WILD dogs in urban areas have been found to carry a range of parasites that pose a risk to human health and to domestic dogs.
Research by Australian scientists published in the journals Wildlife Research and Australian Mammalogy identifies that four in five wild dogs tested were infected with parasitic worms known as helminths.
More than half of the wild dogs tested were positive for a hydatid tapeworm known as Echinococcus granulosus, which can cause disease in humans if they come in contact with infective eggs shed into the environment via dog faeces.
Centre for Invasive Species Solutions funded lead researcher Dr Lana Harriott said the research showed that urban wild dogs should be considered a significant public health threat, as well as a major predation threat to native wildlife.
“Wild dogs can live within 1000 metres of residential houses at all times, and repeatedly cross roads, suburban backyards and frequently utilised public areas such as school yards and parklands.
“Urban areas such as south east Queensland are highly populated and home to more than 3.4 million residents, and this research is prompting new strategies to minimise the risks wild dogs could pose to human and animal health to protect native wildlife, domestic animals and the public,” she said.
The Centre for Invasive Species Solutions said the research improved understanding of the potential impacts of wild dogs in urban areas so that management strategies and options could be developed for land managers. The research also identified the importance of protecting domestic dogs from these threats, through ensuring they have regular worming, as well as the importance of personal hygiene particularly for professional wild dog controllers. These simple steps can all assist in mitigating the risk posed by parasites carried by the urban wild dog population, the centre said.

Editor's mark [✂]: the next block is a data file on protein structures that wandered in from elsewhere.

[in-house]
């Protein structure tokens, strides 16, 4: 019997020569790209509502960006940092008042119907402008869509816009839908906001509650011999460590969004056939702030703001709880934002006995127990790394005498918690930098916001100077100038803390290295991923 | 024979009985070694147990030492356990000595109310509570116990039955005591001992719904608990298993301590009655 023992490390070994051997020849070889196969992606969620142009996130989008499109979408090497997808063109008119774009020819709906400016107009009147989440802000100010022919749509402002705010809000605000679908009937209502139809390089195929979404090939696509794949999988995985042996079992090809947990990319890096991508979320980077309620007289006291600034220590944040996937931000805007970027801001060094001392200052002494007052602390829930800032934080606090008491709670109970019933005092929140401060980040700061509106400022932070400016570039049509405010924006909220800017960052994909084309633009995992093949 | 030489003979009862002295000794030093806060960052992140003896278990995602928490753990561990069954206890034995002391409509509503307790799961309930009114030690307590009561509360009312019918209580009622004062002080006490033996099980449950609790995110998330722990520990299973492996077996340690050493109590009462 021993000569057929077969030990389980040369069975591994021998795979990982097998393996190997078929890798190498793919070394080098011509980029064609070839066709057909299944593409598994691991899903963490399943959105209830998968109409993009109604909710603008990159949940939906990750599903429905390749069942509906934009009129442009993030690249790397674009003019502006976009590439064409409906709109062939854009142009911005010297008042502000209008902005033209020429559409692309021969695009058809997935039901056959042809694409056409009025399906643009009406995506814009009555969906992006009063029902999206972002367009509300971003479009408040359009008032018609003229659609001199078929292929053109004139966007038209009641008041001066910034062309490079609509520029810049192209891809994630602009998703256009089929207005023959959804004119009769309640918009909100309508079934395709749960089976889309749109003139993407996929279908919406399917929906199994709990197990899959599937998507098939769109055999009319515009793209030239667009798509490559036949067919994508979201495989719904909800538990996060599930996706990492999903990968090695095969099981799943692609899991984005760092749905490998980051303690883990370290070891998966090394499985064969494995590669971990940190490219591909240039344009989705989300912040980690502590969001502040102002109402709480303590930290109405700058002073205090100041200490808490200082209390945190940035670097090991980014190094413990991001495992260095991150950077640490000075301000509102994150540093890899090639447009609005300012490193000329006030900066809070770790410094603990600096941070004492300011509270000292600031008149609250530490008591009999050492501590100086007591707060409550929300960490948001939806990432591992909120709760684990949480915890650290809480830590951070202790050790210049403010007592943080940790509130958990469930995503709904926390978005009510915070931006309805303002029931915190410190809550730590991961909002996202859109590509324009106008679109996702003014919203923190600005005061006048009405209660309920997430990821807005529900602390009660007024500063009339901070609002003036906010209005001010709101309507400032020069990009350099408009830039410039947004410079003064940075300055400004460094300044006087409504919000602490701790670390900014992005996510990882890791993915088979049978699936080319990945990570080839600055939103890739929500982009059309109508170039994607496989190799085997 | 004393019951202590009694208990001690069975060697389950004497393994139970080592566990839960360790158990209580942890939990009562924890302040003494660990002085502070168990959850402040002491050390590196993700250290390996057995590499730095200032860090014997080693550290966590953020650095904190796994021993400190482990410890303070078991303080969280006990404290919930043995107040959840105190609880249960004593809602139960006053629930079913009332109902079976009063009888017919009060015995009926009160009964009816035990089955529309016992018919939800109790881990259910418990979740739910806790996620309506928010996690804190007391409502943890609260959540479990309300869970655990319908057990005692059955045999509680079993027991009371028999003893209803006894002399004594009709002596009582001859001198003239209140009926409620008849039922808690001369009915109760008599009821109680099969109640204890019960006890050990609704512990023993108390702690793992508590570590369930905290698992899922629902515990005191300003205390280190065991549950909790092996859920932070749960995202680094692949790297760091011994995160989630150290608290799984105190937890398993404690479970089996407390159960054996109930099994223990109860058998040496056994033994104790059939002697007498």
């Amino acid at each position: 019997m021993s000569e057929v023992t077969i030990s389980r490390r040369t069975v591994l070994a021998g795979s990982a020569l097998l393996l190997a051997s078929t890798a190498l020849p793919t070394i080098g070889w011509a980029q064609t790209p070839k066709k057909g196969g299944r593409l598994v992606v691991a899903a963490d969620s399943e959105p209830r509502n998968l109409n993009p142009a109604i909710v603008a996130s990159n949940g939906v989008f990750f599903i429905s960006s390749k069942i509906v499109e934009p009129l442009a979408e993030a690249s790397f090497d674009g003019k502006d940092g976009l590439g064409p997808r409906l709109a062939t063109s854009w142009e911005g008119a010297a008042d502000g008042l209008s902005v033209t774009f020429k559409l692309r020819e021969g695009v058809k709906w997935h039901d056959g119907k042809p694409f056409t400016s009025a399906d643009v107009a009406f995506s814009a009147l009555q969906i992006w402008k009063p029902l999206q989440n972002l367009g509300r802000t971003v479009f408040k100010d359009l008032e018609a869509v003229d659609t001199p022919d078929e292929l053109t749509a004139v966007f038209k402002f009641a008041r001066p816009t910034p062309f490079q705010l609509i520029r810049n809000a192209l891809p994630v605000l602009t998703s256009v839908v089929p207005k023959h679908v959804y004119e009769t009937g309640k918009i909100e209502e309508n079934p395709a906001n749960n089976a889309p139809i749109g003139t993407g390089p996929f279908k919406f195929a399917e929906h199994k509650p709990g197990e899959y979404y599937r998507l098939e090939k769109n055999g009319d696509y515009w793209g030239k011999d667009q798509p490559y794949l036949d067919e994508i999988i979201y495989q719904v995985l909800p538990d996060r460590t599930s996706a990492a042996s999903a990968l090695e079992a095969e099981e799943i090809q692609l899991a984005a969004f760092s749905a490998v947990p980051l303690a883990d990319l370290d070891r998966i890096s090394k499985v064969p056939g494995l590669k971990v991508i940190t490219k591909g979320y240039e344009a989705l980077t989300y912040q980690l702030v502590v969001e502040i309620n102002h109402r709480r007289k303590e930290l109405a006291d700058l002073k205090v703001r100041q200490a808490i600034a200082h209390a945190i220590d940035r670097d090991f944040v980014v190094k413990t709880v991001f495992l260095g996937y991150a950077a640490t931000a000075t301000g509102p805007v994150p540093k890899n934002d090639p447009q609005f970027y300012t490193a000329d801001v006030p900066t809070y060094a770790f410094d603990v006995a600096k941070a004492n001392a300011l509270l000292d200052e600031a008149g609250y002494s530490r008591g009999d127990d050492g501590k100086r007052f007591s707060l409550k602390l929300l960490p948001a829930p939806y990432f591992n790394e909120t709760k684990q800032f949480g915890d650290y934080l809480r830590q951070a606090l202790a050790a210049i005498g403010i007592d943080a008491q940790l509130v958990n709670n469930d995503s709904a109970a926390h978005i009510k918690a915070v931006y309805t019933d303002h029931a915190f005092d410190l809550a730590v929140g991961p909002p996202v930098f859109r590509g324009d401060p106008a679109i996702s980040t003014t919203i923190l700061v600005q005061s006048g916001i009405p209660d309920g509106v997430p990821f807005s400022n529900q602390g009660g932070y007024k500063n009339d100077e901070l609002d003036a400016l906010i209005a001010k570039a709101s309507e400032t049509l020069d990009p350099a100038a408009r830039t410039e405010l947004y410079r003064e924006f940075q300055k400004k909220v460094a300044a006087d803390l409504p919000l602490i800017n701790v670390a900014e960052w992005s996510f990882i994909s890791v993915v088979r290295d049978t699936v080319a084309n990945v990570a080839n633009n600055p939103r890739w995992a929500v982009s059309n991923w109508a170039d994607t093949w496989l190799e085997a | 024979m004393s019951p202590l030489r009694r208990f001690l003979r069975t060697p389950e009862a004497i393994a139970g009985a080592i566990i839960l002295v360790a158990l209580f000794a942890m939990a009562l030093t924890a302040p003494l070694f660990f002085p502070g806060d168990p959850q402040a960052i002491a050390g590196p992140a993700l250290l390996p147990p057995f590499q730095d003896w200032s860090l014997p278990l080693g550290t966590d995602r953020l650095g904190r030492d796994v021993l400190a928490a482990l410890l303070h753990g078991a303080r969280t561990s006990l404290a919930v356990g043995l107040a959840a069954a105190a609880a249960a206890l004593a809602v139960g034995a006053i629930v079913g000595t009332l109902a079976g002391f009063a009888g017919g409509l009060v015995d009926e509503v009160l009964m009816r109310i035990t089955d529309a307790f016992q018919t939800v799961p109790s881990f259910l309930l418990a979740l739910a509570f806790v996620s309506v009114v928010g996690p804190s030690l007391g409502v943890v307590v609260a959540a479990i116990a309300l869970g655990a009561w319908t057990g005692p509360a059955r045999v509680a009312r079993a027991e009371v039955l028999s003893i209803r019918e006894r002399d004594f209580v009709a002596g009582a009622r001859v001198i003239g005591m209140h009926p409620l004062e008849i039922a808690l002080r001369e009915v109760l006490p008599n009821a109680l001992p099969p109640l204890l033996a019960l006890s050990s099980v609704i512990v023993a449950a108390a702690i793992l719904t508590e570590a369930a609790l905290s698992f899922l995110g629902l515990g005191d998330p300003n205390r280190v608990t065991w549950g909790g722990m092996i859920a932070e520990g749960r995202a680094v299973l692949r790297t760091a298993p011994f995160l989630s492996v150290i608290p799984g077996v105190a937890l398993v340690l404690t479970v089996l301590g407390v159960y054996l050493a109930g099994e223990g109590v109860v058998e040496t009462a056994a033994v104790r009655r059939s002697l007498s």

Potential tapeworm-wallaby link found
Dr Harriott also found that wild dogs preyed heavily on macropod species, such as the swamp wallaby, and this could be a significant reason for seeing such a high occurrence of the hydatid tapeworm within wild dog populations. Her initial research was undertaken as part of her PhD supported through the Invasive Animals Cooperative Research Centre.
“We analysed the stomach contents of 170 urban wild dogs for prey and then associated this with their known infection status of key zoonotic pathogens.
“Wild dogs that had adult hydatid tapeworms in their intestinal tracts were significantly more likely to have consumed swamp wallabies,” Dr Harriott said.
“The findings demonstrate the importance of managing the complete tapeworm lifecycle and the important role that wild dog diet plays in the ability for the tapeworm to survive.”
In Queensland, the wild dog is a restricted invasive animal under the Biosecurity Act 2014. Under this Act, everyone has a general biosecurity obligation to take reasonable and practical steps to prevent or minimise the risks associated with all biosecurity matter, including invasive animals, under their control.
The research paper “Zoonotic and economically significant pathogens of peri-urban wild dogs across north-eastern New South Wales and south-eastern Queensland, Australia” can be downloaded through Wildlife Research.
The research paper titled “The association between diet of peri-urban wild dogs and zoonotic pathogen carriage” can be downloaded through Australian Mammalogy.
Further information on management of wild dogs in urban areas you can visit our PestSmart website – https://www.pestsmart.org.au/peri-urban-wild-dog/
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